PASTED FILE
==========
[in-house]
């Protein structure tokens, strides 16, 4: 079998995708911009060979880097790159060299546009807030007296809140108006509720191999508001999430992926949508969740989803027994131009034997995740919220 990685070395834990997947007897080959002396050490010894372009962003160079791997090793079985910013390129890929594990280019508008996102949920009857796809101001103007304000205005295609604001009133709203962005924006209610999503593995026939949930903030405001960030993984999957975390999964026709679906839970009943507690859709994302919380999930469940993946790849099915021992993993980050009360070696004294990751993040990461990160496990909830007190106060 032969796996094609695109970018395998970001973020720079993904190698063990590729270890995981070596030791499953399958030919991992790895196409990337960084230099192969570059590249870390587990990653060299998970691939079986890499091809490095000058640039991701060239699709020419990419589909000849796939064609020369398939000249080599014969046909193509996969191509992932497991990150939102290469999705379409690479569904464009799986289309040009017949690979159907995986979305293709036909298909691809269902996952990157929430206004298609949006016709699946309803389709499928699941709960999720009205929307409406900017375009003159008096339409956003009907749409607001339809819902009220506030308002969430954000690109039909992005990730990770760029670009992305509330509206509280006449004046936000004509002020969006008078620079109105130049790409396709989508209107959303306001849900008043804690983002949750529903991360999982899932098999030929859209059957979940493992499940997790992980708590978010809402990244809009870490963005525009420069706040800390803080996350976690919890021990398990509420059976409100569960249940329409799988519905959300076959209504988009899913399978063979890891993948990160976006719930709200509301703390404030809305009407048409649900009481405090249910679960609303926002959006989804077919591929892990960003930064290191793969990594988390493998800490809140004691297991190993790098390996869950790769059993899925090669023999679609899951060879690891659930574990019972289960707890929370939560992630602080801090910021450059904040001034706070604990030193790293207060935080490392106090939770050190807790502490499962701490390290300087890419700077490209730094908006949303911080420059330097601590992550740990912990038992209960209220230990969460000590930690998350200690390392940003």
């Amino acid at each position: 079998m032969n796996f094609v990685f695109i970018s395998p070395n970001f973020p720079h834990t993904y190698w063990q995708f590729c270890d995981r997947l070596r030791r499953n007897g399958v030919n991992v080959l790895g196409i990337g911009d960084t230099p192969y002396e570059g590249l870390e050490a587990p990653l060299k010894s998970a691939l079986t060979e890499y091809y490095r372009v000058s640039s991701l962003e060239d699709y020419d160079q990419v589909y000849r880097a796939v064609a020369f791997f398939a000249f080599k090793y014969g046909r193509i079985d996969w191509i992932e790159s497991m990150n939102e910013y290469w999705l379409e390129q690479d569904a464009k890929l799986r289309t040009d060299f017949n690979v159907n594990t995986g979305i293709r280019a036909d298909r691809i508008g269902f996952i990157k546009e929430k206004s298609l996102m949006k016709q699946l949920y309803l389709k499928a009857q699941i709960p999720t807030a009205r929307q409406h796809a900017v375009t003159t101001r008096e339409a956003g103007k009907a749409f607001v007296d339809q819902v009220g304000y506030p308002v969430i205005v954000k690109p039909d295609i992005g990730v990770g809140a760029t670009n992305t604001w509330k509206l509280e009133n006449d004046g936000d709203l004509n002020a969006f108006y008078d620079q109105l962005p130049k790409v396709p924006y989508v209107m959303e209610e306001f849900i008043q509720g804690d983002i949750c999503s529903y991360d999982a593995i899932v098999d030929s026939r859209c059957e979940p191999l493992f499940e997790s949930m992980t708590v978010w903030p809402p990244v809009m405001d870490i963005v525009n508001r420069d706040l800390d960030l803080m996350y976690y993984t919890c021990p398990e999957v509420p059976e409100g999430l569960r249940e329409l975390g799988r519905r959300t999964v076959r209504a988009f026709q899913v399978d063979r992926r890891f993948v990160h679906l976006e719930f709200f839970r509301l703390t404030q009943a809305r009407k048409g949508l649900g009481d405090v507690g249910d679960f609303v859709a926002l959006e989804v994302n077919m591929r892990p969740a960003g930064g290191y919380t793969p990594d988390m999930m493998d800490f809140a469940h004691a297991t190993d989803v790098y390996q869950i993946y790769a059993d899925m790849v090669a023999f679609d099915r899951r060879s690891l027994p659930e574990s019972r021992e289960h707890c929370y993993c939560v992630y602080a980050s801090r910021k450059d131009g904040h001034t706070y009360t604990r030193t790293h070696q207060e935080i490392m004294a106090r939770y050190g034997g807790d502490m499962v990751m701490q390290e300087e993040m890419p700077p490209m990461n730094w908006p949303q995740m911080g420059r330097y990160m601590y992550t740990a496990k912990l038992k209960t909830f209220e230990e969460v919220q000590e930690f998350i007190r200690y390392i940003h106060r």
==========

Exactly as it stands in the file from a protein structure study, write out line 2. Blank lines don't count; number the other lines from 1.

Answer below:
């Protein structure tokens, strides 16, 4: 079998995708911009060979880097790159060299546009807030007296809140108006509720191999508001999430992926949508969740989803027994131009034997995740919220 990685070395834990997947007897080959002396050490010894372009962003160079791997090793079985910013390129890929594990280019508008996102949920009857796809101001103007304000205005295609604001009133709203962005924006209610999503593995026939949930903030405001960030993984999957975390999964026709679906839970009943507690859709994302919380999930469940993946790849099915021992993993980050009360070696004294990751993040990461990160496990909830007190106060 032969796996094609695109970018395998970001973020720079993904190698063990590729270890995981070596030791499953399958030919991992790895196409990337960084230099192969570059590249870390587990990653060299998970691939079986890499091809490095000058640039991701060239699709020419990419589909000849796939064609020369398939000249080599014969046909193509996969191509992932497991990150939102290469999705379409690479569904464009799986289309040009017949690979159907995986979305293709036909298909691809269902996952990157929430206004298609949006016709699946309803389709499928699941709960999720009205929307409406900017375009003159008096339409956003009907749409607001339809819902009220506030308002969430954000690109039909992005990730990770760029670009992305509330509206509280006449004046936000004509002020969006008078620079109105130049790409396709989508209107959303306001849900008043804690983002949750529903991360999982899932098999030929859209059957979940493992499940997790992980708590978010809402990244809009870490963005525009420069706040800390803080996350976690919890021990398990509420059976409100569960249940329409799988519905959300076959209504988009899913399978063979890891993948990160976006719930709200509301703390404030809305009407048409649900009481405090249910679960609303926002959006989804077919591929892990960003930064290191793969990594988390493998800490809140004691297991190993790098390996869950790769059993899925090669023999679609899951060879690891659930574990019972289960707890929370939560992630602080801090910021450059904040001034706070604990030193790293207060935080490392106090939770050190807790502490499962701490390290300087890419700077490209730094908006949303911080420059330097601590992550740990912990038992209960209220230990969460000590930690998350200690390392940003």